A Revealing Look Back to North American Anglican Affairs in 2007

Posted by Kendall Harmon

From here:
"There's lots of work for all of us,"... [Martyn Minns] said. "This is not just one province sticking its nose in. It's the Global South collectively saying 'We've got to do something' because of the crisis in the U.S. church."

But a spokesman for the Episcopal Diocese of Washington, James Naughton, said the proliferation of "offshore" churches "makes it clear how difficult it is going to be for the conservatives to unite, because each of these primates wants a piece of the action, and none is willing to subjugate himself to another."

Rwanda's Archbishop Emmanuel Kolini and the archbishop of Southeast Asia, Moses Tay, were the first to establish a missionary branch in the United States. In 2000, they jointly consecrated two former Episcopal priests as bishops and formed the Anglican Mission in the Americas, or AMIA. It has grown at the rate of one church every three weeks and now numbers about 120 congregations, with five bishops.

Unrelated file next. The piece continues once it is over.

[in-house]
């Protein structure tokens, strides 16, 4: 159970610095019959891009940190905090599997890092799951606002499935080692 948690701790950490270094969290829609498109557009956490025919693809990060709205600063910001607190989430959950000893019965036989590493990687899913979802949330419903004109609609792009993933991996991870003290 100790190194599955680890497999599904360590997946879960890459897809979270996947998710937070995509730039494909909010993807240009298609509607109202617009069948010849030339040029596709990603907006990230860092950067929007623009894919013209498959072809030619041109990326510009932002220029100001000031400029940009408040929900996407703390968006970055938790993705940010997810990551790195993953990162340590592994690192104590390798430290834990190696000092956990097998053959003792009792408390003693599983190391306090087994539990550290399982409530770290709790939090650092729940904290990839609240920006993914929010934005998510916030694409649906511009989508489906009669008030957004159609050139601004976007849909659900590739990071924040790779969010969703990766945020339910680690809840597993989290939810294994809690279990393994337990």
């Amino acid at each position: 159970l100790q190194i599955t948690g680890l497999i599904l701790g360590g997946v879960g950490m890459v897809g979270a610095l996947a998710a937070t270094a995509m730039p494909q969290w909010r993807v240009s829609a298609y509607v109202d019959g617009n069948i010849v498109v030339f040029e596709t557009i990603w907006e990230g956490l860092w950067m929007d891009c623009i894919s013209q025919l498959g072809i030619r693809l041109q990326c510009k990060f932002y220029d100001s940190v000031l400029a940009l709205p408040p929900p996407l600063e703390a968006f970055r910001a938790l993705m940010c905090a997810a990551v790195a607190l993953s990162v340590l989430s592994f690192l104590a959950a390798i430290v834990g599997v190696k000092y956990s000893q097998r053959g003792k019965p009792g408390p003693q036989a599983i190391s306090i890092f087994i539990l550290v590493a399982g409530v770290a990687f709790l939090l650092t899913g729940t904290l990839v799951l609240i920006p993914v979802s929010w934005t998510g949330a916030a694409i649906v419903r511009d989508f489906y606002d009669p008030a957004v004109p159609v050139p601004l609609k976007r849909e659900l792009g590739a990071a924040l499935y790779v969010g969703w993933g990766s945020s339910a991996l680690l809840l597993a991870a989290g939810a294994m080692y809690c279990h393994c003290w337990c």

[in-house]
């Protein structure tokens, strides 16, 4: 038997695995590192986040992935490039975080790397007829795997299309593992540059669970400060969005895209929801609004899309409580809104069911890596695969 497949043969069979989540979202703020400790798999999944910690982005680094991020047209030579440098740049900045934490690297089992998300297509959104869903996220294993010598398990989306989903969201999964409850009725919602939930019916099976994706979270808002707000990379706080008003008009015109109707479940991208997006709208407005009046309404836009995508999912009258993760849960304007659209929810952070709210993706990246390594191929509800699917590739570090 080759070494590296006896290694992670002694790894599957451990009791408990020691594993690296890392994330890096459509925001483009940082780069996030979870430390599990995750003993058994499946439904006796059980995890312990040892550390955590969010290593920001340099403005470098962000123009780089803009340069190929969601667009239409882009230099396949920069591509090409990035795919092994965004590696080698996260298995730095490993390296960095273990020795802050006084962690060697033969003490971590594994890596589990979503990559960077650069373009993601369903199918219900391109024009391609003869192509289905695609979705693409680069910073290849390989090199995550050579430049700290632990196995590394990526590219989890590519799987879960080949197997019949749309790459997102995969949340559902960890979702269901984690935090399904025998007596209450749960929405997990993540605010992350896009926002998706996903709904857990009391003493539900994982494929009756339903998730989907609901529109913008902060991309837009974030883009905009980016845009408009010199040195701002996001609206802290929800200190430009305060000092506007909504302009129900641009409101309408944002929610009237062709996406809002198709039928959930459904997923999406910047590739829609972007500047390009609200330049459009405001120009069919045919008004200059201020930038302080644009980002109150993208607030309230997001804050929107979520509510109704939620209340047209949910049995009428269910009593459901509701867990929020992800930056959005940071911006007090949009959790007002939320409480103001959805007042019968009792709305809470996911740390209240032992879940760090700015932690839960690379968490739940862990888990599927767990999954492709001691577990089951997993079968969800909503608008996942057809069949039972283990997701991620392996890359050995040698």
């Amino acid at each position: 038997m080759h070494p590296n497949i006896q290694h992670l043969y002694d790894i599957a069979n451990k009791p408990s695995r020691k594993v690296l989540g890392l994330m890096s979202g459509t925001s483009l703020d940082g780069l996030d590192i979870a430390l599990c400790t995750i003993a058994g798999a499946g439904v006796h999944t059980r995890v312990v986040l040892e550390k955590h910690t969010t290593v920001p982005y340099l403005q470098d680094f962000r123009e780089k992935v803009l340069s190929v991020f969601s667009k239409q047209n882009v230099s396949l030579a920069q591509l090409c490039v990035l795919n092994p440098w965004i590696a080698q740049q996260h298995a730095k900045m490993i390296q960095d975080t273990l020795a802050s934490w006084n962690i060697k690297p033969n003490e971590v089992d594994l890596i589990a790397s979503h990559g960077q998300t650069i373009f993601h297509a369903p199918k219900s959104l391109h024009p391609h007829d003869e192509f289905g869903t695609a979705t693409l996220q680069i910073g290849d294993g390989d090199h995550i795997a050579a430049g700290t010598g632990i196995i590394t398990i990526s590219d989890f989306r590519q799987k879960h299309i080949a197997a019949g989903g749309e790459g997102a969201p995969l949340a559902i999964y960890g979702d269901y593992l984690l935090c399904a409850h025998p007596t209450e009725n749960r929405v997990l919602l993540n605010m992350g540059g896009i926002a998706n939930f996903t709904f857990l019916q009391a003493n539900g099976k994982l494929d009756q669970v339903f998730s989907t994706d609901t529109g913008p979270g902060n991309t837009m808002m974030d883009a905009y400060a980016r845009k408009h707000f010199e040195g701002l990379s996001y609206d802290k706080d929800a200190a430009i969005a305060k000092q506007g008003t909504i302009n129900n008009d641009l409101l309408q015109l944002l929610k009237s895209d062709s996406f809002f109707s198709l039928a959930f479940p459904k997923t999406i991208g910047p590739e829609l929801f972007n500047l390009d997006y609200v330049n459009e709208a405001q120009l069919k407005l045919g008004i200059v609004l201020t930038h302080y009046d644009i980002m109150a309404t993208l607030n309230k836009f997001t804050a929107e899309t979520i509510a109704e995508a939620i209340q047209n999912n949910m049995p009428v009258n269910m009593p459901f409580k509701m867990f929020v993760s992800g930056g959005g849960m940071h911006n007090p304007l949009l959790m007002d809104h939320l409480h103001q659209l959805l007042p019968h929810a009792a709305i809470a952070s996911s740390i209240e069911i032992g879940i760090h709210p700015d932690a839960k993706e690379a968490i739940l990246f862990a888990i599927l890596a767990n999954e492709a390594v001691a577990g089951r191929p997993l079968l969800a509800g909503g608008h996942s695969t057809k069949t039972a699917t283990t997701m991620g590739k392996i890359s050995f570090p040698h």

Filed under: * Anglican - EpiscopalEpiscopal Church (TEC)TEC ConflictsTEC Departing ParishesGlobal South Churches & Primates* Christian Life / Church LifeChurch History* Culture-WatchReligion & Culture* International News & CommentaryAmerica/U.S.A.* Religion News & CommentaryOther ChurchesAnglican Continuum* TheologyEcclesiology

0 Comments
Posted May 10, 2012 at 5:28 am

To comment on this article: Go to Article View

The URL for this article is http://www.kendallharmon.net/t19/index.php/t19/article/42789/


© 2014 Kendall S. Harmon. All rights reserved.

For original material from Titusonenine (such as articles and commentary by Dr. Harmon) permission to copy and distribute free of charge is granted, provided this notice, the logo, and the web site address are visible on all copies. For permission for use in for-profit publications, please email KSHarmon[at]mindspring[dot]com


<< Back to main page

<< Return to Mobile view (headlines)